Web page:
The word ‘photography’ pretty much translates from the ancient Greek words of ‘photos’ (light)and ‘graphe’ (drawing) to mean ‘drawing with light’; so without light, there would be no photography. In the early days, that light was the sun and, as technology advanced, new methods of providing light when there was no sun or the sun was obscured came about. But because of the nature of film in those days, even with emerging incandescent lighting, it required subjects to remain very still for the entire, long, exposure. This drove photography to other methods of lighting such as flash powder, which provided quite a bit of light, but also presented its own problems because of the medium’s volatility.
Now that the beauty dish is complete (Part 1), it’s time to do some testing to see how the dish compares with just a standard strobe and various strobe attachments. My plan was to photograph a subject with the strobe on-camera and compare results by lighting the subject with a:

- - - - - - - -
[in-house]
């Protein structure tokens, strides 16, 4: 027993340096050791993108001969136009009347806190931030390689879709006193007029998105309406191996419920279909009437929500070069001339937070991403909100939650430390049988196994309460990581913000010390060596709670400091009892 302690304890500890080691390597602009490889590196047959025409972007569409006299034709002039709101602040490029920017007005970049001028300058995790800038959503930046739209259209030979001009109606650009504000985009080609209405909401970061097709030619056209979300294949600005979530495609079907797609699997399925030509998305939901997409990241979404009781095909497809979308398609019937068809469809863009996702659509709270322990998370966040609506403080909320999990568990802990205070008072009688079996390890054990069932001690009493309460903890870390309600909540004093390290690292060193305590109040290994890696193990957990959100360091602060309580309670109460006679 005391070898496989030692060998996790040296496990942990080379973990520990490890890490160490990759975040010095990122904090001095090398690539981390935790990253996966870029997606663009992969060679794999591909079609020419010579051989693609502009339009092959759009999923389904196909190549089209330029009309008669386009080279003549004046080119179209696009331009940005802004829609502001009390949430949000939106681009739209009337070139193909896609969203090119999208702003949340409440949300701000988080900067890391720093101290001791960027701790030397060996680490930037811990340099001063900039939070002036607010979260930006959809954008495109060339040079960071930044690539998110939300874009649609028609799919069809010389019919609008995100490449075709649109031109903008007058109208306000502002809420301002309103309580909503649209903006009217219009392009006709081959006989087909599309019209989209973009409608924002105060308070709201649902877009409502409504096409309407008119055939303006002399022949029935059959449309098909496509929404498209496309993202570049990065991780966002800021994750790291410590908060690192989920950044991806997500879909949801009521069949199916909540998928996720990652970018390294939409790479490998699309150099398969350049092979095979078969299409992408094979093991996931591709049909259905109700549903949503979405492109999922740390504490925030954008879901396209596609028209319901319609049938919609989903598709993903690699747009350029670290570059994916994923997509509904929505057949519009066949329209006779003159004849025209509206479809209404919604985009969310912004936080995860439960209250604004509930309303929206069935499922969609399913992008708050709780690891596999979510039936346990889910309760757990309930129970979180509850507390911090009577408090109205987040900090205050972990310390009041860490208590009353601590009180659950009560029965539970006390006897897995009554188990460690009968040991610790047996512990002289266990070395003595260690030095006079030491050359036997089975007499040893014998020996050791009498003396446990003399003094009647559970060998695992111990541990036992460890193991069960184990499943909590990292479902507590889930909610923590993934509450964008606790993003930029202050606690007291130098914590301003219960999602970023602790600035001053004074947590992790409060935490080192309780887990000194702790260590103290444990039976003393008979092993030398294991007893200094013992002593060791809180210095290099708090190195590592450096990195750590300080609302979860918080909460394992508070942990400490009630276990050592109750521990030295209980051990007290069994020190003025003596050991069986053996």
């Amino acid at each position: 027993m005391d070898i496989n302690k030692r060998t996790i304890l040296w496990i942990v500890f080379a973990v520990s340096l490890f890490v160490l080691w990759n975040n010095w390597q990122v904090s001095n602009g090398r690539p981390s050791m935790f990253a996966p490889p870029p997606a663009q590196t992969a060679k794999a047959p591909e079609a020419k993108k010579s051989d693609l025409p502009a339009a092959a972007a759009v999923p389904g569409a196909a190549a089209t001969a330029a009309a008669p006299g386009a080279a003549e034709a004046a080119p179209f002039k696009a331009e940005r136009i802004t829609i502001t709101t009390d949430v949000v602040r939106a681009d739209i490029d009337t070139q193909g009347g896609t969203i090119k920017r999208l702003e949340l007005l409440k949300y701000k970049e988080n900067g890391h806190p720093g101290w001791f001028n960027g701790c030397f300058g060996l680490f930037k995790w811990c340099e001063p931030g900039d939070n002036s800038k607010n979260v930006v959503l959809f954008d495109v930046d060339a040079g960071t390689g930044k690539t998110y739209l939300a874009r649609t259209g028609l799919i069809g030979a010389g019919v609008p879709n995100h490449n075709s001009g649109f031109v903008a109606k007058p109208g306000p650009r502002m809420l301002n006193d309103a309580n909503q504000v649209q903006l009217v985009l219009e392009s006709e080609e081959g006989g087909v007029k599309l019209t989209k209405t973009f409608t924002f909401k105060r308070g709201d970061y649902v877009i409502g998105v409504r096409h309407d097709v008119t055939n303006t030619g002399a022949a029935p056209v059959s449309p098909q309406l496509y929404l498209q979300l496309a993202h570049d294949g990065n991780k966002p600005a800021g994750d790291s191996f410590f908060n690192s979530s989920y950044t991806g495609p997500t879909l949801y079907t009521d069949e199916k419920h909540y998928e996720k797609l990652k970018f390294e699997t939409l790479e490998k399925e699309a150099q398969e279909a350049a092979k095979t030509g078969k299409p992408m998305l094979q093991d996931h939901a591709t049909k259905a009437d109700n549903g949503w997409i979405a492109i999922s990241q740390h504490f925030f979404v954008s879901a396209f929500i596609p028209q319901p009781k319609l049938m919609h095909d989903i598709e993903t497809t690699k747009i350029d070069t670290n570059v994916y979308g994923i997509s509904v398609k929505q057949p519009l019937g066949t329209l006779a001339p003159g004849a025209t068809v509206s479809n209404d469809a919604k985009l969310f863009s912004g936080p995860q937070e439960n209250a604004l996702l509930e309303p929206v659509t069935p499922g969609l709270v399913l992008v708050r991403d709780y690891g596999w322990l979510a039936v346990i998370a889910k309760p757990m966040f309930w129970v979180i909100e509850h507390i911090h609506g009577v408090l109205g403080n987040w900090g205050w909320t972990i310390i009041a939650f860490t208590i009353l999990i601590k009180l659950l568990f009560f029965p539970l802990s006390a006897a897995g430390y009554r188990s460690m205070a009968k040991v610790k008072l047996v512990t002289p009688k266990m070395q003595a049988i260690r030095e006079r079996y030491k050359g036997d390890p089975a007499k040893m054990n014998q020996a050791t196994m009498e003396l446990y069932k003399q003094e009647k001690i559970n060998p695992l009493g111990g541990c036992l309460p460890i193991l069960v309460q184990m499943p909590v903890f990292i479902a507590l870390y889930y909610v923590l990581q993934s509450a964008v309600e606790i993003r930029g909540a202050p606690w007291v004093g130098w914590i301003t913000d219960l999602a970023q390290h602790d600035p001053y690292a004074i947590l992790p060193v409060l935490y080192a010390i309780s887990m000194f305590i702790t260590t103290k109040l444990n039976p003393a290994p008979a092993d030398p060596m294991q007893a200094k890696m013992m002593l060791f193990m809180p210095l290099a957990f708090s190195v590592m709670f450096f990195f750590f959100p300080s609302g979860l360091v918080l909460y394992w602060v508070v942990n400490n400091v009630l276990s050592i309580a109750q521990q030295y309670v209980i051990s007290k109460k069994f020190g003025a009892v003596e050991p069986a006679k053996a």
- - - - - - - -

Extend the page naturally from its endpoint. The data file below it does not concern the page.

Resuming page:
– bare flash,
– Sto-Fen attached to the flash,
– Demb Flip-It reflector attached to the flash,
– beauty dish and Sto-Fen attached to the flash (as shown in Part 1),
– beauty dish, Sto-Fen and reflector cup attached to the flash, and
– beauty dish and reflector cup attached to the flash (as shown in Part 1).
Photographers who genuinely want to get the best out of their photography, will have within their arsenal at least one set of supplementary lighting (not to forget light modifiers, reflectors etc) to add to natural lighting, or to provide lighting that is fully under the photographer’s control. In this day and age, however, some DSLRs, it’s said, can photograph black cats in coal mines and this has led to a new group of photographers that completely eschew any form of artificial lighting. While there is nothing fundamentally wrong with this, the more prevalent it becomes, the greater the possibility that the art of lighting may be forgotten and with it a fundamental aspect of photography. Well, I doubt that will ever happen, as I guess Photoshop or the like will be able to provide for what the photographer didn’t or couldn’t.